Lesson 11 - Binary Files in Java
In the previous exercise, Solved tasks for Java Files Lessons 6-10, we've practiced our knowledge from previous lessons.
In the last lesson, Solved tasks for Java Files Lessons 6-10, we focused on serialization and deserialization. Throughout this course, we've already mentioned several ways to store data (or instances if possible) into files. Whether it was the CSV or XML format, we have always technically worked with text files. In today's Java tutorial, we're going to introduce you to a different way of storing data and talk about its advantages and disadvantages.
So far, we always converted data types to strings and saved them to a text
file. When we read the data back again, we had to parse it from the
String back to the original data type. However, we aren't limited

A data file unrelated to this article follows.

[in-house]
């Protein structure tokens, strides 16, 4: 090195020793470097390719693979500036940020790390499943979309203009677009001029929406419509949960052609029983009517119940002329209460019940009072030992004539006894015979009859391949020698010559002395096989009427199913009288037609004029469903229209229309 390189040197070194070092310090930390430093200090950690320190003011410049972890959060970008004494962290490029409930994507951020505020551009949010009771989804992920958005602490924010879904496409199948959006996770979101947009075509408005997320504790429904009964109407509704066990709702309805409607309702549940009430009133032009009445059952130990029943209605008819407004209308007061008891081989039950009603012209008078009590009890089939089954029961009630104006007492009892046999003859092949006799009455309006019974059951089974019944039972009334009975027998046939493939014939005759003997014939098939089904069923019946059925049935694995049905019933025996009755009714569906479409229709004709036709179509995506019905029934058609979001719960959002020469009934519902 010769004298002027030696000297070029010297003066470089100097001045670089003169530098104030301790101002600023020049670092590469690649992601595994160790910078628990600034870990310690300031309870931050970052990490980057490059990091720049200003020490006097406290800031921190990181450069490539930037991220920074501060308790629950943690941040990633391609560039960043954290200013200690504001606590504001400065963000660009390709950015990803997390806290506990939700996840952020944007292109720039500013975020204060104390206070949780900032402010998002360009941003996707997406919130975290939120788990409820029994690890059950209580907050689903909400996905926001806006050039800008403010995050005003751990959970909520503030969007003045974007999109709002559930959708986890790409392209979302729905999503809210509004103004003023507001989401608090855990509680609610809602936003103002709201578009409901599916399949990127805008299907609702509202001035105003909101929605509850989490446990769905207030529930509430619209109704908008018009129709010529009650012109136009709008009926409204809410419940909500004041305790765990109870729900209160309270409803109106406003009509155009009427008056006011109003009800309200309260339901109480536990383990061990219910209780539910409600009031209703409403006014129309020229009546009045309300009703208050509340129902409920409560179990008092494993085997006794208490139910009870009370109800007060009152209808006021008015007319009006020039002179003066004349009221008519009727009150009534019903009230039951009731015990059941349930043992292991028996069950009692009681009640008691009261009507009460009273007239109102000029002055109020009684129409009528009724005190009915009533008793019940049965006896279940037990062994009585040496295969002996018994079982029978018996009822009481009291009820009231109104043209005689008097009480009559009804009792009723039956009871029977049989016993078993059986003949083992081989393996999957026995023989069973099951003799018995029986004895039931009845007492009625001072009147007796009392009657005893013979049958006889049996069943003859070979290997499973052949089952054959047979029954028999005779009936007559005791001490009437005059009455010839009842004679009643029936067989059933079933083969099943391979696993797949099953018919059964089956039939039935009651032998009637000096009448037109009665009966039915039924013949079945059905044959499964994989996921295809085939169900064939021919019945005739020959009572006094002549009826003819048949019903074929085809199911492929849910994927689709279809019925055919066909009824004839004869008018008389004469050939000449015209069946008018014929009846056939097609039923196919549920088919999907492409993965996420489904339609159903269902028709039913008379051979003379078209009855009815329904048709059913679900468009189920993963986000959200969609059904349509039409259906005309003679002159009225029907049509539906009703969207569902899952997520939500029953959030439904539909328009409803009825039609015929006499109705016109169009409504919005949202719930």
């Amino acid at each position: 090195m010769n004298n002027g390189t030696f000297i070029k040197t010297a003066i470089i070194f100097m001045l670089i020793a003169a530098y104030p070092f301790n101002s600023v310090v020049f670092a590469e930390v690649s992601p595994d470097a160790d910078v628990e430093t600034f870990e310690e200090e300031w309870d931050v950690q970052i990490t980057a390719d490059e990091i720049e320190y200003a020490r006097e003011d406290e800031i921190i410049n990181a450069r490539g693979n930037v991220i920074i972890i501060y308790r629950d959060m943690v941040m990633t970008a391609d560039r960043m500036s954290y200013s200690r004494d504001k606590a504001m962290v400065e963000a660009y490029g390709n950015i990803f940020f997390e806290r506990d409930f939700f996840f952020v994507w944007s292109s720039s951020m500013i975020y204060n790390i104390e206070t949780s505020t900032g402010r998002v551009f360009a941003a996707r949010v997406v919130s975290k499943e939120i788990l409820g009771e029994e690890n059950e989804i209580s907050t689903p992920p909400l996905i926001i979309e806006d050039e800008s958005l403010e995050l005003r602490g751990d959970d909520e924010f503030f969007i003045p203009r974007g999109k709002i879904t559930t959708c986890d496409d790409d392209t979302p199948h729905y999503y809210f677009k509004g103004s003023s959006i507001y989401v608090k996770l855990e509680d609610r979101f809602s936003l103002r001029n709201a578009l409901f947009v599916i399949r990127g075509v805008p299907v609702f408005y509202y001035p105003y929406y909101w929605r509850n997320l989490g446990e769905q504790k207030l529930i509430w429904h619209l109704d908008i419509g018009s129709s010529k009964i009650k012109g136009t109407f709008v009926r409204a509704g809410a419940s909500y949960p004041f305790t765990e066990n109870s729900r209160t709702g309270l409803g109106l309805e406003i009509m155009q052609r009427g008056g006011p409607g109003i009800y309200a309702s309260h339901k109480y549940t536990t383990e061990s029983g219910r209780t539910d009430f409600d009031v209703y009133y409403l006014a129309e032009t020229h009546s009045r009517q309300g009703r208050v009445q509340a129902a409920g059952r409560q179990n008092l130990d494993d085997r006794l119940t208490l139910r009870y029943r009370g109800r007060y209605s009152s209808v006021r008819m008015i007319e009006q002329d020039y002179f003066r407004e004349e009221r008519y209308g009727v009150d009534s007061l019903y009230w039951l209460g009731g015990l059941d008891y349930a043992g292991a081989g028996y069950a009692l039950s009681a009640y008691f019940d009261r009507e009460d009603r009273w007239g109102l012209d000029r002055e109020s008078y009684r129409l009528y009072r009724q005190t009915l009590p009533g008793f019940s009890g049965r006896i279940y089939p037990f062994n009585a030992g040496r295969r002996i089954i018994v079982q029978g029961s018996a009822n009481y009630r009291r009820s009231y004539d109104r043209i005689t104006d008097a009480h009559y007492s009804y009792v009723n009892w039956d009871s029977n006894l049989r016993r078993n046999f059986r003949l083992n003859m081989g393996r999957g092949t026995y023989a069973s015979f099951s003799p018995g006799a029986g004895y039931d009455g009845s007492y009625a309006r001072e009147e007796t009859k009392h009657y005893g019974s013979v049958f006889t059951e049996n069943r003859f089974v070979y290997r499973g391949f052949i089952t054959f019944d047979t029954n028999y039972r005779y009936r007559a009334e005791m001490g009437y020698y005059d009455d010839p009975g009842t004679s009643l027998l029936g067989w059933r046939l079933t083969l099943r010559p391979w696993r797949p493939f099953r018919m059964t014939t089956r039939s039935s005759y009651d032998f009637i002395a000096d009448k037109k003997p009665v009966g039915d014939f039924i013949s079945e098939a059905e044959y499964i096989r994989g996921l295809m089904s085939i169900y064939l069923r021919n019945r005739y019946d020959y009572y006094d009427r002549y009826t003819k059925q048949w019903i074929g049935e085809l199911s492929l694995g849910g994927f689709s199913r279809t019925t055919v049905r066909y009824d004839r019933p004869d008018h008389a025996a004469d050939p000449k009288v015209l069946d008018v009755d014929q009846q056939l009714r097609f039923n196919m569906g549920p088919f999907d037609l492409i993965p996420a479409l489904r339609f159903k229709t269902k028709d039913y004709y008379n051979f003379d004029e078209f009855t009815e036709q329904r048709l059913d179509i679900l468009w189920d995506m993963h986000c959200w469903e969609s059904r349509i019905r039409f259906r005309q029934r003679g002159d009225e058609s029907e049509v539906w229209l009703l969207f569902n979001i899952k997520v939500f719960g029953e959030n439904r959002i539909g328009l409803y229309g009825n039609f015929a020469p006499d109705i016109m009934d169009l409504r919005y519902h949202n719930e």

to storing data as text into files. Today, we'll go over storing data into
As you already know, variables are stored in the computer's RAM memory.
Physically, we can imagine the memory as a really long line of "boxes" with
either a zero or a one in each box. The individual elements in the boxes are
bits. We usually don't work with bits individually but by 8 at a time. Sets of
eight bits are known as bytes (1 byte = 8 bits). Each Java data type occupies a
certain number of bytes in memory. For example,
int occupies 4 (a
total of 32 zeros and ones). It doesn't matter whether there is a value of
1,000,000 stored inside, it always has 4 bytes
reserved in memory. If we need to store a variable of the
in a file, we simply
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